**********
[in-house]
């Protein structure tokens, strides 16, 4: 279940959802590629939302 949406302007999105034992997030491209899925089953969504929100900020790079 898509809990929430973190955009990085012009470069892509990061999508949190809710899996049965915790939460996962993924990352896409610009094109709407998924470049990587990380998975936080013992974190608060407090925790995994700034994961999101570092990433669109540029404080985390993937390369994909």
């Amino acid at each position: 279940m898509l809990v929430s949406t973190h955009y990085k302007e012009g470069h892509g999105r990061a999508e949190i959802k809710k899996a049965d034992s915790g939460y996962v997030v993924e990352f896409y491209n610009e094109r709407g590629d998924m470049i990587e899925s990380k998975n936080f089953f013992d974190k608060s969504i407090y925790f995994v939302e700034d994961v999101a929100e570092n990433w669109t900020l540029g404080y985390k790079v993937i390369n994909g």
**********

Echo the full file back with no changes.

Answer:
[in-house]
């Protein structure tokens, strides 16, 4: 279940959802590629939302 949406302007999105034992997030491209899925089953969504929100900020790079 898509809990929430973190955009990085012009470069892509990061999508949190809710899996049965915790939460996962993924990352896409610009094109709407998924470049990587990380998975936080013992974190608060407090925790995994700034994961999101570092990433669109540029404080985390993937390369994909």
């Amino acid at each position: 279940m898509l809990v929430s949406t973190h955009y990085k302007e012009g470069h892509g999105r990061a999508e949190i959802k809710k899996a049965d034992s915790g939460y996962v997030v993924e990352f896409y491209n610009e094109r709407g590629d998924m470049i990587e899925s990380k998975n936080f089953f013992d974190k608060s969504i407090y925790f995994v939302e700034d994961v999101a929100e570092n990433w669109t900020l540029g404080y985390k790079v993937i390369n994909g």